April 19, 1941


JAMA. 1941;116(16):1774-1775. doi:10.1001/jama.1941.02820160026009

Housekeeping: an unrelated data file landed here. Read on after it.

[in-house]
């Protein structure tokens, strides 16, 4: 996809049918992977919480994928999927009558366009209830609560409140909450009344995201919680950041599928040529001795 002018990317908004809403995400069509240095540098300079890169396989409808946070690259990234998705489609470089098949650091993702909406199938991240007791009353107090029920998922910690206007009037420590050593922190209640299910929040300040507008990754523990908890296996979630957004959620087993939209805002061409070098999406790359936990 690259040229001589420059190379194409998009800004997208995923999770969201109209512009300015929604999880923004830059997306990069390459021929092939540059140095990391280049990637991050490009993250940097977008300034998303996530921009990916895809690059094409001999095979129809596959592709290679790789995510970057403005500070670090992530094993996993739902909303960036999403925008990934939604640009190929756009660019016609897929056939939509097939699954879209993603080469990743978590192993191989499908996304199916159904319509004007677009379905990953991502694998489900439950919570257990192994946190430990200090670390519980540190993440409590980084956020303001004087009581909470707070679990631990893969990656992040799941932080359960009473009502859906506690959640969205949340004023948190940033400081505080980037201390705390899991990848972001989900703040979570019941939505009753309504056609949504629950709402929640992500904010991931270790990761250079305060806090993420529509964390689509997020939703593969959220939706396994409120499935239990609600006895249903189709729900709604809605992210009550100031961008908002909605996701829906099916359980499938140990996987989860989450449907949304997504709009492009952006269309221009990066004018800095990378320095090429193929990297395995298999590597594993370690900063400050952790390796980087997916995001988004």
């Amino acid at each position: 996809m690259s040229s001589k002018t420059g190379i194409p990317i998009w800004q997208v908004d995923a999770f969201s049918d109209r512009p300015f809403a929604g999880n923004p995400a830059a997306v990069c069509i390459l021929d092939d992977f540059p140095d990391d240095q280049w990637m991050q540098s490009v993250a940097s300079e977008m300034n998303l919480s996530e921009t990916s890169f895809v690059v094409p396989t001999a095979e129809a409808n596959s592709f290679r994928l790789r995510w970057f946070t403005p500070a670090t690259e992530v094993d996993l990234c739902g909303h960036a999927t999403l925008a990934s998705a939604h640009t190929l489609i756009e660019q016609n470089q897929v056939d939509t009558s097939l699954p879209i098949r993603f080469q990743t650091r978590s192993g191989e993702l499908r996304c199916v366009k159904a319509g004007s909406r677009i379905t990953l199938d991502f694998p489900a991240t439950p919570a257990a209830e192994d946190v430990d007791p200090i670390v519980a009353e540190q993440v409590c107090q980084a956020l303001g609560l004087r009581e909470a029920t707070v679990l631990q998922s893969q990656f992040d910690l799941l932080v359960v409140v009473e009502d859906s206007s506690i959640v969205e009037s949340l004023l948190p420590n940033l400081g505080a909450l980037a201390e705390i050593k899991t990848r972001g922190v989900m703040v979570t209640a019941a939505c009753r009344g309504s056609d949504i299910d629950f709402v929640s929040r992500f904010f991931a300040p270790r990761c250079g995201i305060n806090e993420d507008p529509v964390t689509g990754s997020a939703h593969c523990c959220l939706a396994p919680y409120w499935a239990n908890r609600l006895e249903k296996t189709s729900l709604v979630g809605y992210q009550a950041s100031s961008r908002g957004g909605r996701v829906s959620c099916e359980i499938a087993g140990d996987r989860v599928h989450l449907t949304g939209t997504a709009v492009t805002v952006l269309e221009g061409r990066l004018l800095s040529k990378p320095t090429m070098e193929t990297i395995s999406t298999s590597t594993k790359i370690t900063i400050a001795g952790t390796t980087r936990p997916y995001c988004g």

If a normal, healthy impulse is forcibly repressed, according to Sir Walter Langdon-Brown,1 it comes to the surface again in an abnormal form. If an evolutionary demand meets opposition from a nation which is convinced that its culture is the only one really worth having, the consequences to civilization prove serious. World War II is in essence therefore, he believes, the result of an attempt to stem the tide of an evolutionary process tending toward greater internationalism. Both constructive and destructive impulses are present in the human mind, and at times the destructive element predominates in society. The destructive impulse, Langdon-Brown believes, is rationalized by the claim that the old state of affairs was so bad that it had to be destroyed before anything better could take its place. There are those in our own country who even now are advocates of this philosophy. Since the ordinary person wants

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